by Stephen Smith
September 07, 2011
A planet made of
is said to be orbiting a neutron star.
A star becomes a diamond?
A recent press release announced the "discovery" of a planet in
orbit around a pulsar that is thought to have once been a star, but
is now a planetary body composed of something similar to compressed
carbon, or diamond.
The reason for the supposed density and composition assumptions is
that the "planet" was seen in an orbit around the pulsar that is
deemed impossible to consensus astrophysicists. As announced by the
Max Planck Institute for Radio Astronomy in Bonn, Germany,
J1719-1438 rotates more than 10,000 times per minute, has a mass of
about 1.4 times that of our Sun, but is only 20 kilometers in
What is it about the planet's orbit that causes the
assumption it is crystalline and extremely dense?
The first step in this chain of circumstances is neutron star
Pulsars are neutron stars is the second link. As the theory
posits, a neutron star comes into being when a star with at least
five times the mass of the Sun implodes, shedding its outer layers
in a supernova.
Since the star is no longer able to shield itself
from its own immense gravity with thermonuclear fusion theory,
gravitational acceleration theory takes over, pulling all the
electrons in the remaining stellar matter into the nuclei. Two more
The massive star's original angular momentum remains, so its
rotational period can be astonishing, as J1719-1438 attests. The
increase in rotational velocity can be likened to an ice skater's
arms stretched out in a slow spin and then pulled in tight, thus
increasing the spin rate. Another link. The forces generated when
trillions of gigatons spin as fast as a dentist's drill means that
the star ought to burst apart like a cracked flywheel.
enough mass is added to the theory so that gravity can hold it
There is thought to be an intense magnetic field surrounding a
pulsar that is focused at each pole. Narrow beams of radio waves
blast out from the polar cusps like lighthouse beacons, and whenever
that beam intersects Earth, telescopes fitted with gamma ray, radio
wave, or X-ray detectors can see it.
The final theoretical link in
the pulsar chain of circumstances is the tidal force theory that
would tear apart a companion star or planet if it came too close.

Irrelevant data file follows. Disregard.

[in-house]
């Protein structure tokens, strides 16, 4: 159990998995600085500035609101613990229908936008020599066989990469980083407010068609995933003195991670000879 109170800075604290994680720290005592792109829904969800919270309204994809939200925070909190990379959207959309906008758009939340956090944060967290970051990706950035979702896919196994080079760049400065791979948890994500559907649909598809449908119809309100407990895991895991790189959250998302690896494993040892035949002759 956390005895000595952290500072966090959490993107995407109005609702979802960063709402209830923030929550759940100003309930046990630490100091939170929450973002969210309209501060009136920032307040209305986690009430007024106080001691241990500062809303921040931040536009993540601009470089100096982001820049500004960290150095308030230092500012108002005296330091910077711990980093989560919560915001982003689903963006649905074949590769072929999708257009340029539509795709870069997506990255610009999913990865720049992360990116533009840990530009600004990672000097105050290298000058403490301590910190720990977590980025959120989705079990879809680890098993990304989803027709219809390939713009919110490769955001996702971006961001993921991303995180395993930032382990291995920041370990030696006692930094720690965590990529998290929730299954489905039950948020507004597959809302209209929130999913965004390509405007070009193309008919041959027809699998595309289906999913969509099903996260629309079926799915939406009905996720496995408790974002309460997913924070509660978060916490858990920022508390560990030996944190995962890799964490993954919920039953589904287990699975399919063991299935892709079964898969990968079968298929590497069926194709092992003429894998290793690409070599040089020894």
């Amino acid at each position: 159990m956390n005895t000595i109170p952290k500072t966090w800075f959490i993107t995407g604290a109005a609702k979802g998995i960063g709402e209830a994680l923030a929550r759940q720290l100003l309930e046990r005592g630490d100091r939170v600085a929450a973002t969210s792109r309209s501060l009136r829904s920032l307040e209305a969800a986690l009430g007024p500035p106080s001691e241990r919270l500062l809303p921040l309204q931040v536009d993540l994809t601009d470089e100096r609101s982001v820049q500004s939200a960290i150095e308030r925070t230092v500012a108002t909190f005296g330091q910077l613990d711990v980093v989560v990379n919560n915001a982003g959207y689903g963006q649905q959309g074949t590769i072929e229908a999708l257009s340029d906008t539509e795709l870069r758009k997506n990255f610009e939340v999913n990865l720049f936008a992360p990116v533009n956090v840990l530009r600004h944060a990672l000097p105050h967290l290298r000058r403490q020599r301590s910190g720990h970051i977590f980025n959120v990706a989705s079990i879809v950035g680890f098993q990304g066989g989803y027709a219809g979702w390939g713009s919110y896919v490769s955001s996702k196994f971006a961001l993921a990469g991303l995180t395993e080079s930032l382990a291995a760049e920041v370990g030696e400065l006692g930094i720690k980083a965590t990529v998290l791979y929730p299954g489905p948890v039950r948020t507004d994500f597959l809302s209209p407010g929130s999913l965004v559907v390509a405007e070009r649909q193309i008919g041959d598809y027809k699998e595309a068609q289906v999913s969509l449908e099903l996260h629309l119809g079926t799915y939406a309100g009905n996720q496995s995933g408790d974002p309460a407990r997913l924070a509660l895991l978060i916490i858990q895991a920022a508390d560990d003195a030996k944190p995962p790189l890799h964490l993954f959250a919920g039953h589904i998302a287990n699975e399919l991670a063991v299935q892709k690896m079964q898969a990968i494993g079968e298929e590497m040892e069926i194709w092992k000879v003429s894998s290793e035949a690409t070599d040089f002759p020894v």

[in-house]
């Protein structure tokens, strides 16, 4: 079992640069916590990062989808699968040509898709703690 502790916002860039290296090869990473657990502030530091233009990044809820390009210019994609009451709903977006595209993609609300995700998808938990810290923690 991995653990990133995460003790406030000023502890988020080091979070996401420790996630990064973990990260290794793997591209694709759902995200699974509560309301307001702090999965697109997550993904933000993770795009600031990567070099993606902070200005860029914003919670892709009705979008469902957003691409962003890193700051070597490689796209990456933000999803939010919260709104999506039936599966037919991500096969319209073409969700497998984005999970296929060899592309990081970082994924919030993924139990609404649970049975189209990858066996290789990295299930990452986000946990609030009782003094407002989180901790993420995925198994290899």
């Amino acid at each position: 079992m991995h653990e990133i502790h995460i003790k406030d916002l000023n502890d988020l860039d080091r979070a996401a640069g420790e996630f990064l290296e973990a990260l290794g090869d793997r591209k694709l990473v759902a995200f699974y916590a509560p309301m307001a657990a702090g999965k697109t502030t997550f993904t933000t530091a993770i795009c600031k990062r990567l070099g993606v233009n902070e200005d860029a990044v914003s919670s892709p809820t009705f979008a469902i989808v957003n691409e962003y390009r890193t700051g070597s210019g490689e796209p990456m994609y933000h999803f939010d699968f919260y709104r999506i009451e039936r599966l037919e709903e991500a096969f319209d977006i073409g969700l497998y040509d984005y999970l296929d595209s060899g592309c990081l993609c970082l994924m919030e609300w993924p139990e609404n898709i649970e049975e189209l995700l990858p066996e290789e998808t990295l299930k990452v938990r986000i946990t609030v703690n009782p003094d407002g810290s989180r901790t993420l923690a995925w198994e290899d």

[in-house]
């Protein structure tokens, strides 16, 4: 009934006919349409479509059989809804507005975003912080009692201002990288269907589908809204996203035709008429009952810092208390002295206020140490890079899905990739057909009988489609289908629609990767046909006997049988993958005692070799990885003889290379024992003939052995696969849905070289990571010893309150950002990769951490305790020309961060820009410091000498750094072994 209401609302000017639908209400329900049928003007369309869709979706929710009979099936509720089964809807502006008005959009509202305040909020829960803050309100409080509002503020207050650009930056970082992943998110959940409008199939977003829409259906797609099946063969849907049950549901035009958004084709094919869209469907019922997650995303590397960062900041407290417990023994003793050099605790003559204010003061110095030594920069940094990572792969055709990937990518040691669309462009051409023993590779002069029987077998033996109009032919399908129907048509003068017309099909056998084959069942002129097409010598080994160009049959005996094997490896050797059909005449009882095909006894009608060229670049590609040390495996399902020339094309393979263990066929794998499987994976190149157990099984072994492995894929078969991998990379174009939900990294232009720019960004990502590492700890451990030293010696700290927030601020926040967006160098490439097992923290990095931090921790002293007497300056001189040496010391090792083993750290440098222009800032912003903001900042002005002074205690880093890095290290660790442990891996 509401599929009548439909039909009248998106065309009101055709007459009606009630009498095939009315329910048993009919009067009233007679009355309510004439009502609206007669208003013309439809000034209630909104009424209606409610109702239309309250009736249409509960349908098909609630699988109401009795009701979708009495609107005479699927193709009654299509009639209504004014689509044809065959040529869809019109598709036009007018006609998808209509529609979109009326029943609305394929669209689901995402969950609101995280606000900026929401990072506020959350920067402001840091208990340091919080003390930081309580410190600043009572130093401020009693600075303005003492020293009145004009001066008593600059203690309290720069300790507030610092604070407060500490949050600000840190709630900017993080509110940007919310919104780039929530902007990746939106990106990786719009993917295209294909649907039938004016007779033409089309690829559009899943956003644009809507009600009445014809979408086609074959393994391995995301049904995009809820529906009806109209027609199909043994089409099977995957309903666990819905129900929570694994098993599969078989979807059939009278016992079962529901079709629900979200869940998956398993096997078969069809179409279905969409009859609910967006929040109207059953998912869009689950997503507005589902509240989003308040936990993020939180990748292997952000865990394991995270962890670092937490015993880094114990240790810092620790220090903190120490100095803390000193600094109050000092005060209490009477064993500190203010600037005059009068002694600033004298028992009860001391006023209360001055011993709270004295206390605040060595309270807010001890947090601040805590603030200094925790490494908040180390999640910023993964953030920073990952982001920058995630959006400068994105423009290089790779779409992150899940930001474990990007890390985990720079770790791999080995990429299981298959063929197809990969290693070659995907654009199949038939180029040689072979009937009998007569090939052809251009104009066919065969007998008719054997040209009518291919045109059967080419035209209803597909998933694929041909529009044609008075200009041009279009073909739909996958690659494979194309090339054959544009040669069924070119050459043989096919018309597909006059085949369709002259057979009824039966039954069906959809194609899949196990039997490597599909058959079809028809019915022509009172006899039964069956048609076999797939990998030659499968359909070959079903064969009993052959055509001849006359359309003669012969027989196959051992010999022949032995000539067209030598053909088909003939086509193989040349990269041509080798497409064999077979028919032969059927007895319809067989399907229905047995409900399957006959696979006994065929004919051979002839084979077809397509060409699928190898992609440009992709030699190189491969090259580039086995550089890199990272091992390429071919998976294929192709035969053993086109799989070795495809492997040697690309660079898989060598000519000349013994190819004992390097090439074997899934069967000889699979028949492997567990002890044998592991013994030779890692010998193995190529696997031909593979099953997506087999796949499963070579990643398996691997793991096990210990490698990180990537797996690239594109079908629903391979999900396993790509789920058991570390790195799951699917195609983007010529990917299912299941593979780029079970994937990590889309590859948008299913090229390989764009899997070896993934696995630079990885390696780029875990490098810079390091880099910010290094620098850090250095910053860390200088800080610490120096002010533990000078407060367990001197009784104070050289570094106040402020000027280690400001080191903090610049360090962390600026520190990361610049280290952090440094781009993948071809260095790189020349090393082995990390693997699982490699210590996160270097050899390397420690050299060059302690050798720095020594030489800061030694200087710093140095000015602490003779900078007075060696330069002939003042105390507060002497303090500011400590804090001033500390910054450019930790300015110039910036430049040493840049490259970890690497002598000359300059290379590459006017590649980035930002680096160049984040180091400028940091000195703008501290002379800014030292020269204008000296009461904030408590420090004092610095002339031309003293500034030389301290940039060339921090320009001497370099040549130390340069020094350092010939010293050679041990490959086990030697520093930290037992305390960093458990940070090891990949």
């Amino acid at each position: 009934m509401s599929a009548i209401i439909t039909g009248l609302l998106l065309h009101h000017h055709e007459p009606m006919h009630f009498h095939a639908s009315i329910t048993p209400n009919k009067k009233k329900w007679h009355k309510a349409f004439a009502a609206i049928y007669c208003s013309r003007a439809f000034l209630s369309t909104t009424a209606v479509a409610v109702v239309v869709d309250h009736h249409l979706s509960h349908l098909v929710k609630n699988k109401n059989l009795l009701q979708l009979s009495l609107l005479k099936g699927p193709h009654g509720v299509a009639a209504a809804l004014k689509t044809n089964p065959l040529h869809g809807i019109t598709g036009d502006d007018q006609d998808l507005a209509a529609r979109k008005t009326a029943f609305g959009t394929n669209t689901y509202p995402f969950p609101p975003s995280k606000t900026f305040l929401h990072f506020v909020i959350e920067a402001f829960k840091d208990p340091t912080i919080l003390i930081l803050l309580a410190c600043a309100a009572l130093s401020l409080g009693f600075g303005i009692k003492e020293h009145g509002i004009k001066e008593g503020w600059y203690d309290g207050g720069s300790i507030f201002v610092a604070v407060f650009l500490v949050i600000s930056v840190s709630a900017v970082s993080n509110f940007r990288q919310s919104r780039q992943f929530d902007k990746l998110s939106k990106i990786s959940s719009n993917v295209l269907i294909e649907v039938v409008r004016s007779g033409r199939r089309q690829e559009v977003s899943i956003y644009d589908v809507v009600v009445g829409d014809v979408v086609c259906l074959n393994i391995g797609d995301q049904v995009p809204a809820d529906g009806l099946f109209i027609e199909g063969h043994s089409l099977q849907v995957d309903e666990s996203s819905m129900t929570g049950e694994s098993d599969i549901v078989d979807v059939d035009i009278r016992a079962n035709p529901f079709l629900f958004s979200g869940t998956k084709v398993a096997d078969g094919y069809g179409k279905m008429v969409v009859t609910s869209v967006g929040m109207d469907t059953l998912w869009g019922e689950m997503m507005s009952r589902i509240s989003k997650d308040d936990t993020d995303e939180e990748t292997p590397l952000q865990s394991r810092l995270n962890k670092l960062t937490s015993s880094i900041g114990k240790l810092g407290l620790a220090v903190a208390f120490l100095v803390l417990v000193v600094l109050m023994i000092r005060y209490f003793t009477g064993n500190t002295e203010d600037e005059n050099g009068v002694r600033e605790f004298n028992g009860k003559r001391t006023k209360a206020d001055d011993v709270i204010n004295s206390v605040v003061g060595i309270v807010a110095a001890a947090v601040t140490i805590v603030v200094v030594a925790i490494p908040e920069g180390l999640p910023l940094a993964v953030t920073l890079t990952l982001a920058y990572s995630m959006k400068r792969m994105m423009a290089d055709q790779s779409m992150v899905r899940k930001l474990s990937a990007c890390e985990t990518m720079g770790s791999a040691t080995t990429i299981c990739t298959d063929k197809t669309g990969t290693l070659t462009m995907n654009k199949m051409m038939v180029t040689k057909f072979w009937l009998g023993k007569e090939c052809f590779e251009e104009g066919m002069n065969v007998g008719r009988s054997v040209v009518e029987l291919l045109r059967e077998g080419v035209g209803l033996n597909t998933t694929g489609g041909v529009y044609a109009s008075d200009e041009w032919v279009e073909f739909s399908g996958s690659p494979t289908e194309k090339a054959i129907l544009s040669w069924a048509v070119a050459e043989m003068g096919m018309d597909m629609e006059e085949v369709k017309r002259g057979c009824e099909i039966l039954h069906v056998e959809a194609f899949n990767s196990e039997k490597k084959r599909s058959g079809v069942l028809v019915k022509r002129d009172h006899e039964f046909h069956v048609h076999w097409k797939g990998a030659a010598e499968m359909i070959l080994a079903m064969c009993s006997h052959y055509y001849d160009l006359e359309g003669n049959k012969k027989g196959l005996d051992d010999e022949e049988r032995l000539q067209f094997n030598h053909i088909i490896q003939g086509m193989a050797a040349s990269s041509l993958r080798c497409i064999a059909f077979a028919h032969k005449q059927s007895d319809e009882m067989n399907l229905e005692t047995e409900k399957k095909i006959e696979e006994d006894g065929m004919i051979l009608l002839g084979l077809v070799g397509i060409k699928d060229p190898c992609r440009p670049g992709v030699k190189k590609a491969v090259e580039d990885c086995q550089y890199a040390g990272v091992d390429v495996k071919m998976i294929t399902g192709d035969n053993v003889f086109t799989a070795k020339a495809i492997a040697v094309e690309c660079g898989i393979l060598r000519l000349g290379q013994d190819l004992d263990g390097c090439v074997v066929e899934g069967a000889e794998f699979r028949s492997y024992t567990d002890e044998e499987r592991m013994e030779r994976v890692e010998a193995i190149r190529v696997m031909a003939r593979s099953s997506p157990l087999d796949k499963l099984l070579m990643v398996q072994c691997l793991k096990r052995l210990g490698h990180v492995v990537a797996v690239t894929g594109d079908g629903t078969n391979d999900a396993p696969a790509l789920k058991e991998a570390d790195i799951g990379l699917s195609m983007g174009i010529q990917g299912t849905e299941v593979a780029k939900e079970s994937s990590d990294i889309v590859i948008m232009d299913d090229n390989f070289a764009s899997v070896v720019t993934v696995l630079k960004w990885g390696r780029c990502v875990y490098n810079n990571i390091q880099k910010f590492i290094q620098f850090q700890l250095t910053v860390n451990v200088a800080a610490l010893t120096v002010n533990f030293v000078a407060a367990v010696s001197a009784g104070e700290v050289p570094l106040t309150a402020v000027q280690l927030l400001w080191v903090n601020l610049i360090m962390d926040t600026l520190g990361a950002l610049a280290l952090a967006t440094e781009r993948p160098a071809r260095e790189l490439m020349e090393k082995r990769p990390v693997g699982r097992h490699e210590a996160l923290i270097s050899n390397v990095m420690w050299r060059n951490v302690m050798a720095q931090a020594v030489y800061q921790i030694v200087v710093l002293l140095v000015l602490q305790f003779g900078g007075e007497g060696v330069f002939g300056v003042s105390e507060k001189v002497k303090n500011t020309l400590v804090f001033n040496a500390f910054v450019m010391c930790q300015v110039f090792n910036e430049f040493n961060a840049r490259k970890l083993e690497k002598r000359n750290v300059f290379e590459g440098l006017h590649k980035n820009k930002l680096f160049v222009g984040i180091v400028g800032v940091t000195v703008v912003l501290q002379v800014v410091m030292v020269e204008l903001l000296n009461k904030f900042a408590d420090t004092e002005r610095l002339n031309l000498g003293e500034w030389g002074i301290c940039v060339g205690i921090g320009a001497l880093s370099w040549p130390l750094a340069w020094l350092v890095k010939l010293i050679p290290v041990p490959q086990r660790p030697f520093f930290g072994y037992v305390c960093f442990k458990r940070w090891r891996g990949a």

Before discussing the nature of the planet in orbit around the
pulsar, it should be pointed out that there was no observation of
the pulsar. Rather, researchers first "found" it in 200,000
Gigabytes of data obtained from three different radio telescopes,
analyzed by supercomputers at three different computation centers,
using customized software.
Since J1719-1438's pulses in the data were seen to be
"systematically modulated," the only conclusion their computer
models could reach is that a companion planet is in orbit around the
pulsar. Astronomers think an original stellar companion gave up most
of its material to the pulsar.
As theory supposes, this results in a
millisecond pulsar with a white dwarf companion.
J1719-1438 and its dwarf partner are thought to be close together,
so the companion "must be" a
white dwarf that has lost 99.9% of its
original substance, leaving behind what astronomers suggest is a
planet-sized carbon and oxygen sphere.
Any lighter element
constituents would mean the star (planet),
"would be too big to fit
the measured orbiting times."
Another possibility, one not considered by contemporary
astrophysicists, is that electrical oscillations are causing the
rapid flicker of pulsars.
Don Scott, in his book “The Electric Sky,”
stresses that neutron stars are impossible phantoms, suggesting
instead that there is an electrical explanation for their periodic
pulses. He proposes that pulsars are relaxation oscillators; their
pulse frequencies are not mechanical. Instead, it is the capacitive,
resistive, and inductive electrical environment around the star.
Compacted matter and extreme rotation are not necessary. Electricity
traveling through circuits provides a coherent explanation that is
consistent with commonly accepted electromagnetic theories, as well
as with laboratory experiments.
When the focus shifts from gravity and gas toward the electrical
behavior of an entire system, then steps can be taken that will help
to quantify the absolute current density in that system, as well as
the capacitive and resistive values, and the magnetic fields
generated by the inductive interaction of the binary pair.
There must be an electric current generating the intense magnetic
fields in a pulsar. It is also indisputable that the feeder current
must be part of a circuit, since persistent electric current must
complete a circuit.
That circuit includes the galaxy in which stars
reside, along with all the other galaxies associated with their
Pulsar oscillations are most likely complex in their